On Thursday, January 15th, the Association for Manitoba Archives (AMA), the Association for Canadian Archivists (ACA), and the ACA UM Student Chapter hosted its first jointly funded and organized event: “Building Cohesion and Community across the Generations: An Evening of Conversation for Archivists & Allied Professionals.”
The event began with a supper conversation for students, or entry-level archivists, to discuss the challenges of accessing employment and quality skill-building opportunities in the archival field. A total of fifteen students participated in the discussion, which covered a variety of issues, such as changes to the job market, a need for increased opportunities to build technical skills in digital archives, the realities of starting a “portfolio career”, and a need to expand job searches to related areas (i.e. records and information management). The discussion also touched on the local hiring culture in Winnipeg and the need for entry-level archivists to network, identify their transferable skills, and find ways to market themselves professionally and to a wider market. As one student accurately remarked, “It’s all about who you know. Most jobs aren’t advertised in this city.”
Guest Speakers: Carole Garnham (Regional Information and Communication Technologies Lead for Southern Health-Santé Sud), Karen Meelker (Access and Privacy Officer/Coordinator at the University of Manitoba), and Carole Boily (Archival Consultant)
The second half of the evening students and members of the AMA had the occasion to listen to three successful professionals, who all shared stories about their personal career experiences and provided practical tips and insightful advice for successfully finding employment opportunities.
Karen Meelker, Access and Privacy Officer and Coordinator at the University of Manitoba, did her undergraduate degree in science and never imagined that she would be in her current career. Meelker reminded listeners of recent headlines related to access and privacy, “Every morning I get up, have my coffee, and read the newspaper.” It is her job to stay on top of current events as it is her responsibility to “keep the university out of the headlines.” She explained that there is a lot of employment opportunities in her field, and that anytime one hears terms such as “big data”, “cloud computing”, “hacktivism”, or “freedom of information”, there is guaranteed to be an access and privacy officer on the job. She has hired students from the archival program in the past, and encourages others looking for work to consider this area of opportunity. Above all, her take home message was: “Don’t stop learning. Be a life-long learner”.
Carole Boily, independent archival consultant, shared her personal career story with students about how she “accidentally” became an archivist in the 1980s. Boily described several of the diverse archival positions she has held in Winnipeg, ranging from archivist of the Grey Nuns Collection for over thirteen years to her archival involvement with arts-based organizations, such as the Manitoba Theatre Centre, helping them to assess and improve their archival collections. She explained that the records of the arts community are “generally not in a good position” and that trained archivists have the opportunity to assist this community in the preservation of their materials. She also touched on the challenge of finding contracts that can afford to pay you want you are worth. Overall, she says that she has been able to stay steadily employed and has had a rewarding and enjoyable career. For those with the desire and ability, a career in consulting is possible, and many Canadian archivists have developed successful careers as consultants.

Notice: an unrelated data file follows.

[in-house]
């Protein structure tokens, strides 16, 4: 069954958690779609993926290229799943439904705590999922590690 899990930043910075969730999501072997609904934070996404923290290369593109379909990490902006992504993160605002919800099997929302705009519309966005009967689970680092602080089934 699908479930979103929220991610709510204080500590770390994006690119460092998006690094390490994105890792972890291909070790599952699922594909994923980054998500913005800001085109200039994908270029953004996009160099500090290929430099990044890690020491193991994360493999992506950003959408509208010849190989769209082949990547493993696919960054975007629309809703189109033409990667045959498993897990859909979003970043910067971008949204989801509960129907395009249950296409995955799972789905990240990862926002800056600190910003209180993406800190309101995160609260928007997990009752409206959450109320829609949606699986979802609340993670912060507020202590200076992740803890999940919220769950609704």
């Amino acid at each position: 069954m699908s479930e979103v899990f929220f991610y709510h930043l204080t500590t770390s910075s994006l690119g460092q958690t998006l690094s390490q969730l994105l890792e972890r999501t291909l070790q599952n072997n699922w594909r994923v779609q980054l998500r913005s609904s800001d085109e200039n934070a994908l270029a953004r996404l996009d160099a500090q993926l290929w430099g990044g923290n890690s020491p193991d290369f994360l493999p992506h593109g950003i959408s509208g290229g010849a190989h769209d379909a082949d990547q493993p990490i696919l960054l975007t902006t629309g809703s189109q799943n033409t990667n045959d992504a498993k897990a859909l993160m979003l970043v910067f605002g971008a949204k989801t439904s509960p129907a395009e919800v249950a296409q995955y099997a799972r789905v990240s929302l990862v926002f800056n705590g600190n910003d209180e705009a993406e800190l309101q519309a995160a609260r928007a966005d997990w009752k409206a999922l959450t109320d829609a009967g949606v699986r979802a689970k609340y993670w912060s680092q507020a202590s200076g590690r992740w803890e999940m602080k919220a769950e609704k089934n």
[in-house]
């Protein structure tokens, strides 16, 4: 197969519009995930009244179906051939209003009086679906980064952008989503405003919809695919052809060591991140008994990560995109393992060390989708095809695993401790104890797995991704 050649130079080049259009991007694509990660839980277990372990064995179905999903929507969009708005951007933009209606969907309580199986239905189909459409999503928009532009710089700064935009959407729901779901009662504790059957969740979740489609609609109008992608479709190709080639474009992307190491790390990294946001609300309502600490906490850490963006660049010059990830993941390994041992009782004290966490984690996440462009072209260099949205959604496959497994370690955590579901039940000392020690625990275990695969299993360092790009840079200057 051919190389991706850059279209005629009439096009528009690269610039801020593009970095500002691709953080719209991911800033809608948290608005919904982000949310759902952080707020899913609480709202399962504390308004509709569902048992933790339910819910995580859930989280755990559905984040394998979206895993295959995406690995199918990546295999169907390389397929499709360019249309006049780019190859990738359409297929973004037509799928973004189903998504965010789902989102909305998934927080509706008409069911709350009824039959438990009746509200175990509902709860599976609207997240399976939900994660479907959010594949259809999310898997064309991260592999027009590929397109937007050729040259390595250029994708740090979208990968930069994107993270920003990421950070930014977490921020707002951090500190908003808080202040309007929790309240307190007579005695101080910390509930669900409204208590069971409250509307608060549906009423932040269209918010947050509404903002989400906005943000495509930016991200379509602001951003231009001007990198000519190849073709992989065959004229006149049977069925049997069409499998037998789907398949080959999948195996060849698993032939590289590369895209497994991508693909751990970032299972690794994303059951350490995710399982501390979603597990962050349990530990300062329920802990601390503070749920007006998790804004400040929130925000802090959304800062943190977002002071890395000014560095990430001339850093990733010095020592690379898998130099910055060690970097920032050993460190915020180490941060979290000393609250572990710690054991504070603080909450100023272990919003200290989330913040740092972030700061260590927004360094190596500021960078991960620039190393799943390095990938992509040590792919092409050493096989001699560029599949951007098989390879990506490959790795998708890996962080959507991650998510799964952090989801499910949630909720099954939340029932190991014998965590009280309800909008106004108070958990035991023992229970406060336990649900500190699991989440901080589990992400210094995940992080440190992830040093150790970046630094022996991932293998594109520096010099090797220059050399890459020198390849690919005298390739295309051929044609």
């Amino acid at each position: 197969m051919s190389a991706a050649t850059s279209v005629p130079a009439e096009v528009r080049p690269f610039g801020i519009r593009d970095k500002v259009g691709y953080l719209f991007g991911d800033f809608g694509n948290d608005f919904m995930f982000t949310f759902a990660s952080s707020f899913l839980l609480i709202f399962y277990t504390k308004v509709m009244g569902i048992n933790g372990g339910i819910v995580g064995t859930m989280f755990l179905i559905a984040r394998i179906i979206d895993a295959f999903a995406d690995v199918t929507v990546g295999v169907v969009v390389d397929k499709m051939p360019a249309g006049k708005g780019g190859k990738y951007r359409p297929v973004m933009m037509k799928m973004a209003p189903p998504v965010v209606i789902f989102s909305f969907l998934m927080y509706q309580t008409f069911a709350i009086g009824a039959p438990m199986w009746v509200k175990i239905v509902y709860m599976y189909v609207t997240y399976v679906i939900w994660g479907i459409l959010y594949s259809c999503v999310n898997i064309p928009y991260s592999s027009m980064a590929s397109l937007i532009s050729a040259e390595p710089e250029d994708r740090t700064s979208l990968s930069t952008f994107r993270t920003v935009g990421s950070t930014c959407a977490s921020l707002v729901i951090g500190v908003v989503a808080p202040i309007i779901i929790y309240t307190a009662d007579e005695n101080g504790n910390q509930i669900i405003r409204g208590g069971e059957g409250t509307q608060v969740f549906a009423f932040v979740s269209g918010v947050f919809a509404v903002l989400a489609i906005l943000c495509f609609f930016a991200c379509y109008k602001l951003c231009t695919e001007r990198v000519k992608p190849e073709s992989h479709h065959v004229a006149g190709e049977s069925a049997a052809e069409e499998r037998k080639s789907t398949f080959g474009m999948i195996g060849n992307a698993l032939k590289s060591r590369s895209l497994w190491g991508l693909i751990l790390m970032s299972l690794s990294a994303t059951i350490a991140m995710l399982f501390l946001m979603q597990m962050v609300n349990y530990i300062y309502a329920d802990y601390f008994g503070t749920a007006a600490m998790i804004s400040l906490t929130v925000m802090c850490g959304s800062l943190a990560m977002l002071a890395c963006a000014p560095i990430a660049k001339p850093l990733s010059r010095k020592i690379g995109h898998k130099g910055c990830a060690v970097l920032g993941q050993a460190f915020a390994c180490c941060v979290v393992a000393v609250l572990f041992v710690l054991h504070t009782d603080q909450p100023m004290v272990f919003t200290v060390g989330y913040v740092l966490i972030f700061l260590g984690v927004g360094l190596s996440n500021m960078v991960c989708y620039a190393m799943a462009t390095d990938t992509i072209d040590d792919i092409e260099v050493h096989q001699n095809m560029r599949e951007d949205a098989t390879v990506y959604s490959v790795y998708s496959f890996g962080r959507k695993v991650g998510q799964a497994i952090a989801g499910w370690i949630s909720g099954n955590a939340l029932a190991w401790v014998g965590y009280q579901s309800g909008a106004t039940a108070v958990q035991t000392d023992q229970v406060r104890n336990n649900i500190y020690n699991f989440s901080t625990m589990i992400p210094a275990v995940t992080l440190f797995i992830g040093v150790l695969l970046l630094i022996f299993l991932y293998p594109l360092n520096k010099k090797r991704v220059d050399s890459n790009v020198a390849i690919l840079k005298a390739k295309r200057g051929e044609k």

Carol Garnham talked about the need for new professionals to “think big”, learn to “knit” our skills into other job descriptions, and avoid sitting around and waiting for opportunities to come our way. Garnham explained that she expanded her own career opportunities by building skills through experience, and by constantly taking courses such as business management, electronic records management, technical writing. Essentially, she has done whatever she needs to maintain a high level of knowledge and resiliency. She encouraged students to get experience wherever they can, even if that means putting time aside to volunteer for a few hours each week. And for those who are interested, she believes that faith-based corporations and privately held companies are markets that archivists should really consider approaching as they often have both a need for assistance and the money to pay for it.
Overall, the presentations and discussion were encouraging. While the job market has changed and it is unlikely that most entry-level archivists will access full-time employment at a single institution upon graduation these days, there are other ways to make a good living in the field. Meelker, Boily, and Garnham exemplified a few of those potential avenues of opportunity and for providing us with insight into their professions, and their words of wisdom, we are incredibly grateful. Above all, the main message that was driven home was that in order to be successful, one has to be proactive in building skills and finding experiential learning opportunities, think “outside the box”, and look for ways to sell archival services to a diverse market of individuals, organizations, companies, and municipalities who are all in need of a records professional, and just are not aware of it yet!
Event organizers: Nicole Courrier (ACA President), Jessica Nichol (ACA Vice-President), Petra Lundy (AMA Student Rep.), and Sarah Story (AMA Information & Outreach Organizer).
Student Member at Large